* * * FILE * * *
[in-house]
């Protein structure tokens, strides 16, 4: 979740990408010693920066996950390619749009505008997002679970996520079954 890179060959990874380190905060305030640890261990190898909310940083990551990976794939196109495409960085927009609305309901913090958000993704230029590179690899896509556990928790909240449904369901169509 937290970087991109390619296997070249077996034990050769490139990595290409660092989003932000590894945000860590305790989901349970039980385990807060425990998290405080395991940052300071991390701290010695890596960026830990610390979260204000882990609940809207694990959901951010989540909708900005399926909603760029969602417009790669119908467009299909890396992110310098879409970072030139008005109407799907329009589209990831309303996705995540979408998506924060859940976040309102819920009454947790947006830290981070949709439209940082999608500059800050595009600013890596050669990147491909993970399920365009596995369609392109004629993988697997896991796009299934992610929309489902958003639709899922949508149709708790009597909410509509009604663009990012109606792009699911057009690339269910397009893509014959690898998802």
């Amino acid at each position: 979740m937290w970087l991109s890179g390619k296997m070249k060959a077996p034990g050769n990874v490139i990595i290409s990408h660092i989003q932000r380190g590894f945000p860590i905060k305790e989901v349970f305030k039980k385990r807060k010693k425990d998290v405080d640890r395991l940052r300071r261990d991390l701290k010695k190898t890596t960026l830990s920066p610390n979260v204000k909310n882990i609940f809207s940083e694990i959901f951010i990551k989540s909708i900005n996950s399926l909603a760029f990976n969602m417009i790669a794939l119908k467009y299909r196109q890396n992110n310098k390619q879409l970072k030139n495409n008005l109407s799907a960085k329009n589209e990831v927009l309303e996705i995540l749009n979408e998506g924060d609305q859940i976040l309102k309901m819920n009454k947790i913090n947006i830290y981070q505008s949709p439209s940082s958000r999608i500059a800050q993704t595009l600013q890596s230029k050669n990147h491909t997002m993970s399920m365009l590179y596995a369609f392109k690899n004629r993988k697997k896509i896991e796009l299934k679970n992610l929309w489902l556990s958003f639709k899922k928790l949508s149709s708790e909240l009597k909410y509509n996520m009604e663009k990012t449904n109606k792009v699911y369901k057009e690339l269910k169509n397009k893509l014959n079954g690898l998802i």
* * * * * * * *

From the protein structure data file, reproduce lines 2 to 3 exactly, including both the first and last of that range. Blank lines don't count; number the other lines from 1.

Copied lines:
């Protein structure tokens, strides 16, 4: 979740990408010693920066996950390619749009505008997002679970996520079954 890179060959990874380190905060305030640890261990190898909310940083990551990976794939196109495409960085927009609305309901913090958000993704230029590179690899896509556990928790909240449904369901169509 937290970087991109390619296997070249077996034990050769490139990595290409660092989003932000590894945000860590305790989901349970039980385990807060425990998290405080395991940052300071991390701290010695890596960026830990610390979260204000882990609940809207694990959901951010989540909708900005399926909603760029969602417009790669119908467009299909890396992110310098879409970072030139008005109407799907329009589209990831309303996705995540979408998506924060859940976040309102819920009454947790947006830290981070949709439209940082999608500059800050595009600013890596050669990147491909993970399920365009596995369609392109004629993988697997896991796009299934992610929309489902958003639709899922949508149709708790009597909410509509009604663009990012109606792009699911057009690339269910397009893509014959690898998802």
């Amino acid at each position: 979740m937290w970087l991109s890179g390619k296997m070249k060959a077996p034990g050769n990874v490139i990595i290409s990408h660092i989003q932000r380190g590894f945000p860590i905060k305790e989901v349970f305030k039980k385990r807060k010693k425990d998290v405080d640890r395991l940052r300071r261990d991390l701290k010695k190898t890596t960026l830990s920066p610390n979260v204000k909310n882990i609940f809207s940083e694990i959901f951010i990551k989540s909708i900005n996950s399926l909603a760029f990976n969602m417009i790669a794939l119908k467009y299909r196109q890396n992110n310098k390619q879409l970072k030139n495409n008005l109407s799907a960085k329009n589209e990831v927009l309303e996705i995540l749009n979408e998506g924060d609305q859940i976040l309102k309901m819920n009454k947790i913090n947006i830290y981070q505008s949709p439209s940082s958000r999608i500059a800050q993704t595009l600013q890596s230029k050669n990147h491909t997002m993970s399920m365009l590179y596995a369609f392109k690899n004629r993988k697997k896509i896991e796009l299934k679970n992610l929309w489902l556990s958003f639709k899922k928790l949508s149709s708790e909240l009597k909410y509509n996520m009604e663009k990012t449904n109606k792009v699911y369901k057009e690339l269910k169509n397009k893509l014959n079954g690898l998802i």